Fighting for disability benefits isn't always easy. The process is time-consuming and requires gathering and presenting medical evidence in such a way that clearly shows the claims examiner why you need disability payments. While certain steps you take – or don't take – can keep you from getting disability benefits, there are things you can do to improve your chances of winning your disability case.
Tip #1: Hire an attorney. A disability attorney can help you navigate a complex and often confusing SSDI (Social Security Disability Insurance) claims process. The Social Security Administration's (SSA) rules for filing a disability claim are strict and require that you fill out lots of paperwork and meet filing deadlines. Submitting an incomplete form or even making a simple mistake on a form can be enough for SSA to deny your disability claim. But a Social Security disability attorney knows how to prepare and file the necessary forms and supporting documentation as well as follow the required laws and regulations.
If you're worried about not having the money to pay an attorney, usually, an SSDI attorney only gets paid if he or she succeeds in getting you disability benefits. Since Social Security disability law regulates how much an attorney can charge you for services, the fee may not be for more than 25 percent of the disability back pay benefits you receive. If you win your case and are entitled to back benefits, the Social Security Administration pays the attorney directly.
Tip #2: Avoid relying 100 percent on your doctor's opinion. While your doctor's opinion can weigh heavily on SSA's decision whether to give you disability benefits, you must meet the Social Security Administration's definition of disability. Typically, the way to do this is to meet the requirements of one of the medical conditions stated in SSA's listing of impairments. If your doctor believes you are disabled, he or she can help you win your case by supporting that opinion with medical evidence, particularly evidence that points to a medical condition on the impairment listing.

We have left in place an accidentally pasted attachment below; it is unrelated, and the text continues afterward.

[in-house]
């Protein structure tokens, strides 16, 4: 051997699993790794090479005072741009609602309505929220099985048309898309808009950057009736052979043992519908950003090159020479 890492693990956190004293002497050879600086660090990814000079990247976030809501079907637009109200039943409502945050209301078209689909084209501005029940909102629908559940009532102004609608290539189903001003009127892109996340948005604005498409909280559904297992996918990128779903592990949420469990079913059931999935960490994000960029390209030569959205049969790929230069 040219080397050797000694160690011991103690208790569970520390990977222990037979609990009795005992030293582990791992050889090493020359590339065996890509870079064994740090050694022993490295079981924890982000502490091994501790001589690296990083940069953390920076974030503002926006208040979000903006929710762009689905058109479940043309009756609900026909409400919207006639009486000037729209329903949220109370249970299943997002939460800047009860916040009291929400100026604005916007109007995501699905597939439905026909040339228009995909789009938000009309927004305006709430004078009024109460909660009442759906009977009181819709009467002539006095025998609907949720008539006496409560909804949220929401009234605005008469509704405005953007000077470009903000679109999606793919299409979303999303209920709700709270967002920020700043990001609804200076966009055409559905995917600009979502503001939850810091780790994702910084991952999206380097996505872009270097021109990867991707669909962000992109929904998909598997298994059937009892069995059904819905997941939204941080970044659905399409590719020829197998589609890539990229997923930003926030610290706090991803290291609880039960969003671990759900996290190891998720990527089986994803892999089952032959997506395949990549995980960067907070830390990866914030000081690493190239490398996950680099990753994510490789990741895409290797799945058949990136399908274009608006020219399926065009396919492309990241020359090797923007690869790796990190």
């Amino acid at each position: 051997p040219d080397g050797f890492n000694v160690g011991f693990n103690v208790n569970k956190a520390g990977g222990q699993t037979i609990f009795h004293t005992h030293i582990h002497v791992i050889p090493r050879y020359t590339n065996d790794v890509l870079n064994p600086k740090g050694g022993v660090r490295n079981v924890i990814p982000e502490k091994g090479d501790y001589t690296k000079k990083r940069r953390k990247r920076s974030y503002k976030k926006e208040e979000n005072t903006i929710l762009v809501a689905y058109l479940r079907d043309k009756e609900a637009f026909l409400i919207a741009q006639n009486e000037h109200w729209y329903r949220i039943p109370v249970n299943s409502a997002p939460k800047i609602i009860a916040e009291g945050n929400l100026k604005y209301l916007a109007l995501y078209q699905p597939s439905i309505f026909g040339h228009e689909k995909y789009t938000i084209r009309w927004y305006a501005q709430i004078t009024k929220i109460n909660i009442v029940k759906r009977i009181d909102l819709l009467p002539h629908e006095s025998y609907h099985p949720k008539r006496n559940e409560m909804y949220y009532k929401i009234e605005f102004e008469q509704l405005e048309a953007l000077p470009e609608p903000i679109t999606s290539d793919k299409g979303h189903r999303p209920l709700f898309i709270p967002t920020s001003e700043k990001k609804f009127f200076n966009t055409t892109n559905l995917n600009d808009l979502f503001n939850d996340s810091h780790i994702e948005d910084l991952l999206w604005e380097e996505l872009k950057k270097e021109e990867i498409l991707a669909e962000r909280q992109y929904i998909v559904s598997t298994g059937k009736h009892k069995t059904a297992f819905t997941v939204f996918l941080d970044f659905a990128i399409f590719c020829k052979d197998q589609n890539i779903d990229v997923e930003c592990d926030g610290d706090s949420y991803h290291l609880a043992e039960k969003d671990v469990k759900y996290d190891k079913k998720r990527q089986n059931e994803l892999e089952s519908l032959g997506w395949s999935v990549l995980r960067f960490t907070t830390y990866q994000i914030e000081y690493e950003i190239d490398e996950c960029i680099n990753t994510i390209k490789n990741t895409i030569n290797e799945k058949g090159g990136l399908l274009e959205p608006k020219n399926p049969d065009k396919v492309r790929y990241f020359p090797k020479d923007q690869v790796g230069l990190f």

By providing accurate information that shows you meet the requirements of one of the medical conditions on SSA's listing of impairments, you automatically will be approved for disability regardless of your age. But if your medical condition – no matter how severe – does not meet the criteria of one of the health conditions or illnesses on SSA's listing, it can be more difficult to win your claim, especially if you are younger than age 50.
Tip #3: Don't give up if your initial claim is denied. An average of 53 percent of disability claims are denied – with more than 70 percent of SSDI claims denied at the initial stage. Therefore, if SSA denies your claim for disability, it's important not to let your emotions get in the way. Since the claims examiner is never going to meet you, submitting medical records that show clear evidence of your diagnosis, prognosis, and functional limitations helps increase your chances of getting your claim approved.
As part of the review process, the claims examiner will have a medical or psychological consultant at Disability Determination Services complete an RFC (residual functional capacity) form which rates your ability to perform normal activities of daily living based on your physical and/or mental condition. However, your treating physicians who have first-hand knowledge of your medical knowledge may be better qualified to offer an opinion related to your disability.
If a treating doctor or mental health professional completes an RFC form for you, the information he or she includes on the form, especially in regard to the severity of your limitations, must be consistent with the medical evidence you provide SSA.
For a social security disability lawyer, contact a law firm such as Duncan Disability Law SC.
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